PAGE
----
CANADIAN STUDY SHOWS A LINK BETWEEN BREAKFAST SKIPPING AND EXCESS WEIGHT IN PRESCHOOL CHILDREN
In searching for clinical evidence linking eating behaviors and weight gain among children, I recently read a study out of Ottawa, Canada published by a group of epidemiologists in the Public Health Nutrition Journal, June 2006, entitled Breakfast Eating and Overweight in a Preschool Population: Is There a Link. The study was designed as a population based study involving nutritional interviews with parents of preschool age children between four and five years old. The study is part of a longitudinal study of child development and included 1,549 children. And a pretty strong link was found between skipping breakfast and being overweight.
9.8% of the children did not eat breakfast every day. Many of the children who did not eat breakfast had immigrant mothers and less educated mothers (no high school diploma). Additionally, a higher percentage of the breakfast skippers came from low income families.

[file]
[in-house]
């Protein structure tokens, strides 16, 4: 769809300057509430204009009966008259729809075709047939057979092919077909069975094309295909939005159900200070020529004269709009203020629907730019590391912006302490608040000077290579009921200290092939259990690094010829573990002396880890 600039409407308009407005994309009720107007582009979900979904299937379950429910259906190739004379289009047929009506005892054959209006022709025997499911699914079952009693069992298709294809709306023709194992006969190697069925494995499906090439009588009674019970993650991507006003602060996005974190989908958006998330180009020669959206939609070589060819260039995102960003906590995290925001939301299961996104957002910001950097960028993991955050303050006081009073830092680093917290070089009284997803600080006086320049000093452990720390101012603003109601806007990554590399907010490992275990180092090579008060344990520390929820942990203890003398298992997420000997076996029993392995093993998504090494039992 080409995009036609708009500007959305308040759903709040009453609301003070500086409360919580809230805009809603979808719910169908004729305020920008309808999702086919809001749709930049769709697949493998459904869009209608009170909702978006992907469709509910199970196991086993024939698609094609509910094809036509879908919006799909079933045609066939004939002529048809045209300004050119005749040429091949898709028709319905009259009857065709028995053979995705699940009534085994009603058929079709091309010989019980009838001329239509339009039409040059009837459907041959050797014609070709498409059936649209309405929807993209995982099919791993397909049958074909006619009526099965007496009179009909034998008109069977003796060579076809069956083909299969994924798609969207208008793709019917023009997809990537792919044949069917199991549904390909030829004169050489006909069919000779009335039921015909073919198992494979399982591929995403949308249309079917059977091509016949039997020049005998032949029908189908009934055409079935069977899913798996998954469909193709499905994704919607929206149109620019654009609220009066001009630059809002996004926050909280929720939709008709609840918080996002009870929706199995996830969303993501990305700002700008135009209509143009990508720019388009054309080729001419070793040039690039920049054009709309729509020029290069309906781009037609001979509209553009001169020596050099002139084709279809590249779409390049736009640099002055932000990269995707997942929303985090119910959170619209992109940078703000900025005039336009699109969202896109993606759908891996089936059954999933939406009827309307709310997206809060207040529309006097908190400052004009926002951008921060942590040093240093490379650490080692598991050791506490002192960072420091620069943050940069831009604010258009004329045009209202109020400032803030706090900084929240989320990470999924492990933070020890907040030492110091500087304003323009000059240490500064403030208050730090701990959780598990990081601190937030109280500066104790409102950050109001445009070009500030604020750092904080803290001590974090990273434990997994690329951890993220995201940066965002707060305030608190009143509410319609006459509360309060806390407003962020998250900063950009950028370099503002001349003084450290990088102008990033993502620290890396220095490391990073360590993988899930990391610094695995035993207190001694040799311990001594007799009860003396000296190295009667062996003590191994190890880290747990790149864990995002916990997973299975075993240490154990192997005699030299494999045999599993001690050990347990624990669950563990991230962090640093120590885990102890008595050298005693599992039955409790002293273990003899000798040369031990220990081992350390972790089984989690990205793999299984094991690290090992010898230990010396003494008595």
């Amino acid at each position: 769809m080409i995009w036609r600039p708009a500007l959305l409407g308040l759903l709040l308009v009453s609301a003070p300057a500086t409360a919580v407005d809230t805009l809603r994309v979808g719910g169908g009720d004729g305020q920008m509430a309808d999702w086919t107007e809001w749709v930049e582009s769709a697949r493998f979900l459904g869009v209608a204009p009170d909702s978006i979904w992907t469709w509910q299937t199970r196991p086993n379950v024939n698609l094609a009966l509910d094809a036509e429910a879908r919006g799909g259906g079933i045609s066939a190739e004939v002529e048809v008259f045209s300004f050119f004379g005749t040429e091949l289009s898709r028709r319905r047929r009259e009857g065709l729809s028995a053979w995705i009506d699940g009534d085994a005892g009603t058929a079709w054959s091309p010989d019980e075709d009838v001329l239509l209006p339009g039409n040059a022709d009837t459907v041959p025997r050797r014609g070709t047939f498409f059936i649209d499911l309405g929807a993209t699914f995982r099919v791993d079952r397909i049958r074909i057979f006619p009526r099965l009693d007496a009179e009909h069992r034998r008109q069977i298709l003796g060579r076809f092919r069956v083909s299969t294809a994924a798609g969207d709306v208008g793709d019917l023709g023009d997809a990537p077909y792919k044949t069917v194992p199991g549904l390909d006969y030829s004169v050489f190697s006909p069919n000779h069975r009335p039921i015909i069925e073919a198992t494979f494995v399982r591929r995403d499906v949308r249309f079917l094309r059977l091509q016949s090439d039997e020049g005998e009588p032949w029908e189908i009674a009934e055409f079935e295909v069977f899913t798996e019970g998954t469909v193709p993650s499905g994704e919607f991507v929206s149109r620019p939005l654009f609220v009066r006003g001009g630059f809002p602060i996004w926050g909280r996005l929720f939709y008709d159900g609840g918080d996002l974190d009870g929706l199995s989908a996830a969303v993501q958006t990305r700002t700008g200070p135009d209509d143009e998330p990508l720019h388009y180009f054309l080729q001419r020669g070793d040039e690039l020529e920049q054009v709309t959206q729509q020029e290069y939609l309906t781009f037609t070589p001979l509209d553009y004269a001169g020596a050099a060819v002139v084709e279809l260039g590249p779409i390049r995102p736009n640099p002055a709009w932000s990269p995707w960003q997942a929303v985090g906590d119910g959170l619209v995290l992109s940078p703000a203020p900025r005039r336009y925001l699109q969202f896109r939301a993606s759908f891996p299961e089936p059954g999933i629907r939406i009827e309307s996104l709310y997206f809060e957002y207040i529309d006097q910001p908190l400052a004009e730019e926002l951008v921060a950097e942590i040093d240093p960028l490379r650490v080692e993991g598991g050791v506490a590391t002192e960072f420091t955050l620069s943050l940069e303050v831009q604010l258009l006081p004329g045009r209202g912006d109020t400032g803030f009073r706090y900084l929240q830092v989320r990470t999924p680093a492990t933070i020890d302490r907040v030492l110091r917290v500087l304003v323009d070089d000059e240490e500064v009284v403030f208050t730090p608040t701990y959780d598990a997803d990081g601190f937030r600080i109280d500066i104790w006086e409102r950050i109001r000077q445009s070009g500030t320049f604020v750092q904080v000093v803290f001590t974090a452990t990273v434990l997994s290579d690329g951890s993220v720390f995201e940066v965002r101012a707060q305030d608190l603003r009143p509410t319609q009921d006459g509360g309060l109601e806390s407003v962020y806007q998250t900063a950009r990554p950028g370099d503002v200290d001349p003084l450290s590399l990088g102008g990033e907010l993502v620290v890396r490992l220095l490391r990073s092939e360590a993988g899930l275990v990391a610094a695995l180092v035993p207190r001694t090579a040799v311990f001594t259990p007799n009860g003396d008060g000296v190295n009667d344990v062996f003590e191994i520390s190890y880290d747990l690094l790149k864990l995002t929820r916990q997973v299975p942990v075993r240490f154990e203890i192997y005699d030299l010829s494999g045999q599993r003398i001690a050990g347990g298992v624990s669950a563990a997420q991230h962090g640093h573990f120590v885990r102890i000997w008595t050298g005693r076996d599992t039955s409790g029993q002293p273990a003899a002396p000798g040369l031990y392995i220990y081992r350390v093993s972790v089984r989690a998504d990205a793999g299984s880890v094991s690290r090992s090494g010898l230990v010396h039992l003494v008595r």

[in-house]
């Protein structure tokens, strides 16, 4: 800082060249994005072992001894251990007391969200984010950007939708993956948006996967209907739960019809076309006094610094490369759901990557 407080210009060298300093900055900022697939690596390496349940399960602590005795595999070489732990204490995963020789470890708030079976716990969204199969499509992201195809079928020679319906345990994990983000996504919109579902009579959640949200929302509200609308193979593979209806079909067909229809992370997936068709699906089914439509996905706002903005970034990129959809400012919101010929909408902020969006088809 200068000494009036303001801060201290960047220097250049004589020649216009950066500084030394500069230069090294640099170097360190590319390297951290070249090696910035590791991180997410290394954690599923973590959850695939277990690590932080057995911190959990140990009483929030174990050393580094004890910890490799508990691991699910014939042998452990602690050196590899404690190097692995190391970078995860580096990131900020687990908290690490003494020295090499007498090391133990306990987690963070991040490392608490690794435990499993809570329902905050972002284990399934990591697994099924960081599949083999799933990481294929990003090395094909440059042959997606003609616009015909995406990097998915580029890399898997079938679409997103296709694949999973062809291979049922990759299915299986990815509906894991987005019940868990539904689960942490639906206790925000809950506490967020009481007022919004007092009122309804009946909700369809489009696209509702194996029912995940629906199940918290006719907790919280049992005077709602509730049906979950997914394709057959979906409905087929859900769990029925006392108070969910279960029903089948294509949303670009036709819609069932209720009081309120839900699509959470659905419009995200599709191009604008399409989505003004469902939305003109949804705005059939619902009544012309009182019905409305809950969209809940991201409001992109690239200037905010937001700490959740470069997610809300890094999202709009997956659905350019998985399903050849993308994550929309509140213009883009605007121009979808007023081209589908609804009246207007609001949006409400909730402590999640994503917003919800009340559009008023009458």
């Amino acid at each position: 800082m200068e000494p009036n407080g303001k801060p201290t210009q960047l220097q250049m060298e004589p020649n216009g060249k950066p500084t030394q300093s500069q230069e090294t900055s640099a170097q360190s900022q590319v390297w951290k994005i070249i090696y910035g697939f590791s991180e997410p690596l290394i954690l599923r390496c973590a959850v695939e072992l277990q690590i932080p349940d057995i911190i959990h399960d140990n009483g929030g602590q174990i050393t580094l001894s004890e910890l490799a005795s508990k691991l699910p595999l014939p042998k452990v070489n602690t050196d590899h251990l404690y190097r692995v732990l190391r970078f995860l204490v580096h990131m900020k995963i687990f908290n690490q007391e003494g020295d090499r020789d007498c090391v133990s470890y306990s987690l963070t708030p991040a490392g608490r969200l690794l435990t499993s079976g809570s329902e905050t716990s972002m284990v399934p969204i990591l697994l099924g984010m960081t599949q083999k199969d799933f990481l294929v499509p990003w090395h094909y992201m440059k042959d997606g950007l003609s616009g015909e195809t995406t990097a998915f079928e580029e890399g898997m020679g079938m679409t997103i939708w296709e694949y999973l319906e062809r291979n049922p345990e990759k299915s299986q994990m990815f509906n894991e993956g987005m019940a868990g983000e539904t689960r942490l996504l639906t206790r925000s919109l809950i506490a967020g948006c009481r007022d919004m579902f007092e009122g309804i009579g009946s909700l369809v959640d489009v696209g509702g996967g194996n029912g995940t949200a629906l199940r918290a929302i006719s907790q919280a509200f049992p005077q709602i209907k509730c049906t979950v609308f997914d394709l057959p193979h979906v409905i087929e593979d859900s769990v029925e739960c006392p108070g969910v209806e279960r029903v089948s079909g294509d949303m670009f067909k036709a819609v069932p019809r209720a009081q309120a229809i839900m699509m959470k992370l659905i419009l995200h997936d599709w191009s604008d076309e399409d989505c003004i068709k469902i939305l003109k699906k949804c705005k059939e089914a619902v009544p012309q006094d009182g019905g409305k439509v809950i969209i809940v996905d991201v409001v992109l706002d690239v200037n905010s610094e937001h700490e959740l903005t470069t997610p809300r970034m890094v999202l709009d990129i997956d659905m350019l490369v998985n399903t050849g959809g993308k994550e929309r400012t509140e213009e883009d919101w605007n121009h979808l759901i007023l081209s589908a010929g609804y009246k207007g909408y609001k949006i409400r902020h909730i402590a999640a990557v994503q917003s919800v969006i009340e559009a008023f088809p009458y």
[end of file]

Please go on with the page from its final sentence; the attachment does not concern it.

Analysis of the study data found that skipping breakfast nearly doubled the chances that the preschool child would be overweight when the authors controlled for the other variables involved. Using what is called an odds ratio, a common statistical method in describing the increased chances of obesity, the authors reported an odds ratio of 1.9 for breakfast skippers, meaning a nearly doubled chance of being overweight stemming from breakfast skipping.
In this large, well designed study, the evidence associating breakfast skipping with overweight status among preschoolers is pretty strong. In fact, it is a bit startling that the association with breakfast skipping emerges in such a young age group. The study also identifies groups that are more likely to have breakfast skippers among their toddlers, groups that may be better targets for educational outreach.